|The Council House, Derby|
|Architectural style(s)||Neo-Georgian style|
The facility was commissioned to replace the Guildhall in the Market Place. The site chosen for the new building was previously occupied by riverside wharves and industrial premises. Work started on the new building, which was designed by Charles Aslin, in the Neo-Georgian style, in 1938 and the part-built facility was then requisitioned by the Air Ministry during the Second World War. The original plan had involved an oval council chamber to the south of the main building as well as a clock tower but both these aspects of the proposals were abandoned. Conversely proposals for a large portico incorporating four Palmyrene columns and a pediment above were retained. The design of the Mayor's Chamber incorporated oak panelling recovered from Derwent Hall before its was demolished to make way for the Ladybower Reservoir in 1942. The construction work was completed after the war and the building was officially opened by Princess Elizabeth and Prince Philip in 1949.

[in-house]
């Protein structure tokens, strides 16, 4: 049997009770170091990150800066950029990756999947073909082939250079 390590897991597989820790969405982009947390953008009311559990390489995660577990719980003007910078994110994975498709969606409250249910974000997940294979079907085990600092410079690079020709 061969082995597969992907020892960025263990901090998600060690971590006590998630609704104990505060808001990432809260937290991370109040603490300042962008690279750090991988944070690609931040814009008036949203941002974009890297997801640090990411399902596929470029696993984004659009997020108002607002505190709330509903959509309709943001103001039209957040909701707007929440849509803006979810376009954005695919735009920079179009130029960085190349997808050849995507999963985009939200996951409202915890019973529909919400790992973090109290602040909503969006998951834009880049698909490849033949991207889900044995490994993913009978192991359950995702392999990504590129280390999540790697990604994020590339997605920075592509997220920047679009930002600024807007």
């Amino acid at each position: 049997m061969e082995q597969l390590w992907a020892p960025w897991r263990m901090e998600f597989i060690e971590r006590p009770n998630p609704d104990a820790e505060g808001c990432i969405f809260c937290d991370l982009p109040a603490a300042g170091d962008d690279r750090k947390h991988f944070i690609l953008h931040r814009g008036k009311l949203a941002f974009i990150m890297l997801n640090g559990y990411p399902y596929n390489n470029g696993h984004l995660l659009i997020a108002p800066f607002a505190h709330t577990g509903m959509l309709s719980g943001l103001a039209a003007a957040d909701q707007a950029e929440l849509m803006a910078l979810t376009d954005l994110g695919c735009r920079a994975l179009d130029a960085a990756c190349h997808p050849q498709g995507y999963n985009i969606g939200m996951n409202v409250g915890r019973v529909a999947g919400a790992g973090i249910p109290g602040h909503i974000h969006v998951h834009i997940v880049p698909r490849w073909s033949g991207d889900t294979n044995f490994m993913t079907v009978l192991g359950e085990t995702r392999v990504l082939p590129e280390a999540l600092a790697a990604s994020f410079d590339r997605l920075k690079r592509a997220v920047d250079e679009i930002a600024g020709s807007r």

Following a fire in the old Assembly Rooms in 1963, while the facade of the gutted building was dismantled and installed at the National Tramway Museum at Crich, the chandeliers were recovered at installed in the mayor's reception suite at the Council House. After Derby was awarded city status on 7 June 1977, the Queen presented a "charter scroll" or "letters patent" to the mayor on the steps of the Council House on 28 July 1977.
An extensive refurbishment of the building, to a design by Corstorphine and Wright, and undertaken by Royal BAM Group at a cost of £34 million, was completed in 2015. The refurbishment involved changing the building to an open plan layout so that 2,000 employees could be accommodated rather than 500 employees as previously. The scheme also involved moving the council chamber to the centre of the building with a new café and other public space forming an arc round the council chamber and introduced energy efficiency measures such as a hydroelectric power plant and photo-voltaic panels. A room in the refurbished civic suite was designated the Jacob Rivers VC Room in memory of Private Jacob Rivers who was born at Bridgegate in Derby and was awarded the Victoria Cross in the First World War.
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